Humber Spelling Variations

Anglo-Norman names tend to be marked by an enormous number of spelling variations. This is largely due to the fact that Old and Middle English lacked any spelling rules when Norman French was introduced in the 11th century. The languages of the English courts at that time were French and Latin. These various languages mixed quite freely in the evolving social milieu. The final element of this mix is that medieval scribes spelled words according to their sounds rather than any definite rules, so a name was often spelled in as many different ways as the number of documents it appeared in. The name was spelled Humber, Humbar, Humbor, Umber, Umbar, Umbor, Humbere, Humbore, Humbare, Humberston, Humbertson, Humberstone, Humberton, Humbertown, Humberstown, Humbletown, Humbleston, Humblestown and many more.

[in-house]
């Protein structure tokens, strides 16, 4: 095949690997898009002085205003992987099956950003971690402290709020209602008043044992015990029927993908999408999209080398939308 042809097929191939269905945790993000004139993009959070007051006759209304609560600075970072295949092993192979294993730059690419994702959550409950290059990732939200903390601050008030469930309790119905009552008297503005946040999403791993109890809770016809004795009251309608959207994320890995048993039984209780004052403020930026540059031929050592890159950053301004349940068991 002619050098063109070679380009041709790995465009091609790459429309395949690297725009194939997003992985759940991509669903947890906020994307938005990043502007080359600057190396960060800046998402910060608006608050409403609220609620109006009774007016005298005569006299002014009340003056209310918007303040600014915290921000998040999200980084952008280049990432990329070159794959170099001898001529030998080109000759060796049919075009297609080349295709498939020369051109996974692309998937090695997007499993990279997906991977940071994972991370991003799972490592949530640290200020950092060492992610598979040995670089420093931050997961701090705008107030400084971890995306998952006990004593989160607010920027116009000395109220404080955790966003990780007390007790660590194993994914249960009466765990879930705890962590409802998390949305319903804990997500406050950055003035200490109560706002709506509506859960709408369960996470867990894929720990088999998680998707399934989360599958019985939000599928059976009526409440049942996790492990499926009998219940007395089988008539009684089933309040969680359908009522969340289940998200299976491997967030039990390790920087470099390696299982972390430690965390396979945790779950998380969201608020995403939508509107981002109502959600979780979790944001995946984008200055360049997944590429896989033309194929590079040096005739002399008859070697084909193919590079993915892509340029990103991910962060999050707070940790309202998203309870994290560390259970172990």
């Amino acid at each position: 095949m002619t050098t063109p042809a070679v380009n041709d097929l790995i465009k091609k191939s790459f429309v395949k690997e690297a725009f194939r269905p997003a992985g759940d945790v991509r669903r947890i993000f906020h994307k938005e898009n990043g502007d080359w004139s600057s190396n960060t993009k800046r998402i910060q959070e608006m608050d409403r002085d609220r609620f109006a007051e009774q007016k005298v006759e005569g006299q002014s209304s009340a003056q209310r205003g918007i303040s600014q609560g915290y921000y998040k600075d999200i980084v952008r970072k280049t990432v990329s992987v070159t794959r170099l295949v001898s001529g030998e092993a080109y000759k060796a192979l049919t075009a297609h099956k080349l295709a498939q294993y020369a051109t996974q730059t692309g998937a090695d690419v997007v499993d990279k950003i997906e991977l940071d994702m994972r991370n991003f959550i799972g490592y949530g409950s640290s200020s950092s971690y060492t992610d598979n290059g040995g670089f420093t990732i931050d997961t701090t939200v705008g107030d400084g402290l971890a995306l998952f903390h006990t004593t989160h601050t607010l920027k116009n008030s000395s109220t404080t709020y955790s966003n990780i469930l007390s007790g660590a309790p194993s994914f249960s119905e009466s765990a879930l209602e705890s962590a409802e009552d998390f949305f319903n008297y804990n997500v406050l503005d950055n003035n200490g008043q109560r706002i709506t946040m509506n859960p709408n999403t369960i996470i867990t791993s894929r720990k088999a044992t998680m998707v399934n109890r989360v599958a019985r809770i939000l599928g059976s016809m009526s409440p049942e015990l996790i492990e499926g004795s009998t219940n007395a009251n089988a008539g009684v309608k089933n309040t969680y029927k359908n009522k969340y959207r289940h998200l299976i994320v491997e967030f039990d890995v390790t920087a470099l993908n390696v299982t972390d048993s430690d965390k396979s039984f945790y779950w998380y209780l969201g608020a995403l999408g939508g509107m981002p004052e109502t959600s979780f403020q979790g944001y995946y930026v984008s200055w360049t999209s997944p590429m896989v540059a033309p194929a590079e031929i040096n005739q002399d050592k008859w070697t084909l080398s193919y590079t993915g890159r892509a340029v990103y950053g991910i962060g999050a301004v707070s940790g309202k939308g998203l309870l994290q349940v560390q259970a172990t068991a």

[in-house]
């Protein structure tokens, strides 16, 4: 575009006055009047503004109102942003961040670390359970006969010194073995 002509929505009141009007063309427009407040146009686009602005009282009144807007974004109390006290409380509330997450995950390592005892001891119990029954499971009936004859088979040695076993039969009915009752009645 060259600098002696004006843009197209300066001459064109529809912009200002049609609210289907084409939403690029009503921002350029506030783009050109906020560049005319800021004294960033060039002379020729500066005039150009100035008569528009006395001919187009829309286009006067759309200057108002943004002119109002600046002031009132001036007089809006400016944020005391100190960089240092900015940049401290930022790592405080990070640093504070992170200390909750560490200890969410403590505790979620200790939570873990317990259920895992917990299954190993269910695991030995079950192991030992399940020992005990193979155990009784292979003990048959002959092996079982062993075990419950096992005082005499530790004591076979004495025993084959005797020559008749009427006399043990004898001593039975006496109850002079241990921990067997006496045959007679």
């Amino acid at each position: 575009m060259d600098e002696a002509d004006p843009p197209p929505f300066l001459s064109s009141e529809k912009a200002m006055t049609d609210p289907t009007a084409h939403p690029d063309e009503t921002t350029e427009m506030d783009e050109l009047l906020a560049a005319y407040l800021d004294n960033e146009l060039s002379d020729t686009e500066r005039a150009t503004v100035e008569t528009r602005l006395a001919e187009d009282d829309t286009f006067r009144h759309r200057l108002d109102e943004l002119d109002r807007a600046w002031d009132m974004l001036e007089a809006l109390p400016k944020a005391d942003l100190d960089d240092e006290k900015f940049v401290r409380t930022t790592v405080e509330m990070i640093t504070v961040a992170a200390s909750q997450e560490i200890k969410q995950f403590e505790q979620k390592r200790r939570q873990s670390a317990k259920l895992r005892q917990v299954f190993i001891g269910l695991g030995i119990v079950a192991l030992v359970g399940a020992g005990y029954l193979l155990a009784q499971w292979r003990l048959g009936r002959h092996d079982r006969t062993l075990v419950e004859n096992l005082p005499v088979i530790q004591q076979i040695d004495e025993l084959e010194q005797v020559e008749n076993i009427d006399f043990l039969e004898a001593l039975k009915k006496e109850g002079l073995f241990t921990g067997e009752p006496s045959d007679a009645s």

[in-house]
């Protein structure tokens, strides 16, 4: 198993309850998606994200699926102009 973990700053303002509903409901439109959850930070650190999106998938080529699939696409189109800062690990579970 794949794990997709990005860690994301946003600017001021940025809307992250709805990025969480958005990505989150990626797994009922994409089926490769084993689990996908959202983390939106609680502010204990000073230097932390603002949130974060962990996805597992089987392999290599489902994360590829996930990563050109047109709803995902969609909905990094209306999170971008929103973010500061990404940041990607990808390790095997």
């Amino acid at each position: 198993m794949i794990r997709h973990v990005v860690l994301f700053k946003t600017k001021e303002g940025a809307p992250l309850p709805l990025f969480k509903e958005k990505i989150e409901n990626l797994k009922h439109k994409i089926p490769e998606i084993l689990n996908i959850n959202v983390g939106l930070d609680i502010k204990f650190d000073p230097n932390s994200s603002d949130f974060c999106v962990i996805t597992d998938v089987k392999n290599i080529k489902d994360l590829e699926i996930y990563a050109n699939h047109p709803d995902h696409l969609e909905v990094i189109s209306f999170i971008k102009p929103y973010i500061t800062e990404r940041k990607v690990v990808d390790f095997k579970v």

Early Notables of the Humber family (pre 1700)

More information is included under the topic Early Humber Notables in all our PDF Extended History products and printed products wherever possible.

Humber Ranking

In Newfoundland, Canada, the name Humber is the 476th most popular surname with an estimated 99 people with that name. [2]

United States Humber migration to the United States +